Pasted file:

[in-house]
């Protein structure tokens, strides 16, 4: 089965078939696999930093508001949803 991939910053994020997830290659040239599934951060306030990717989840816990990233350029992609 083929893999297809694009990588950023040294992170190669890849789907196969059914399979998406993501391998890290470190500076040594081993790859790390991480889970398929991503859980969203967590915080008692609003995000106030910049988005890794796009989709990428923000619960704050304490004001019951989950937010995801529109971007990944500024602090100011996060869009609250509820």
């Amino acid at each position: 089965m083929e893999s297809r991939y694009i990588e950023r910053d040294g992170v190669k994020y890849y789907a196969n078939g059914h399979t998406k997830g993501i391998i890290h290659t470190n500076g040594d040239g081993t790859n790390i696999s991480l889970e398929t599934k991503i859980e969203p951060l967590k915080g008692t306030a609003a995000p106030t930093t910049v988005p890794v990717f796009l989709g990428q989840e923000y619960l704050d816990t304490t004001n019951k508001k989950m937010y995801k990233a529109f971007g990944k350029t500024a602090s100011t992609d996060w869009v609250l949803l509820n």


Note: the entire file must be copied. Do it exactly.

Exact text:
[in-house]
């Protein structure tokens, strides 16, 4: 089965078939696999930093508001949803 991939910053994020997830290659040239599934951060306030990717989840816990990233350029992609 083929893999297809694009990588950023040294992170190669890849789907196969059914399979998406993501391998890290470190500076040594081993790859790390991480889970398929991503859980969203967590915080008692609003995000106030910049988005890794796009989709990428923000619960704050304490004001019951989950937010995801529109971007990944500024602090100011996060869009609250509820």
């Amino acid at each position: 089965m083929e893999s297809r991939y694009i990588e950023r910053d040294g992170v190669k994020y890849y789907a196969n078939g059914h399979t998406k997830g993501i391998i890290h290659t470190n500076g040594d040239g081993t790859n790390i696999s991480l889970e398929t599934k991503i859980e969203p951060l967590k915080g008692t306030a609003a995000p106030t930093t910049v988005p890794v990717f796009l989709g990428q989840e923000y619960l704050d816990t304490t004001n019951k508001k989950m937010y995801k990233a529109f971007g990944k350029t500024a602090s100011t992609d996060w869009v609250l949803l509820n």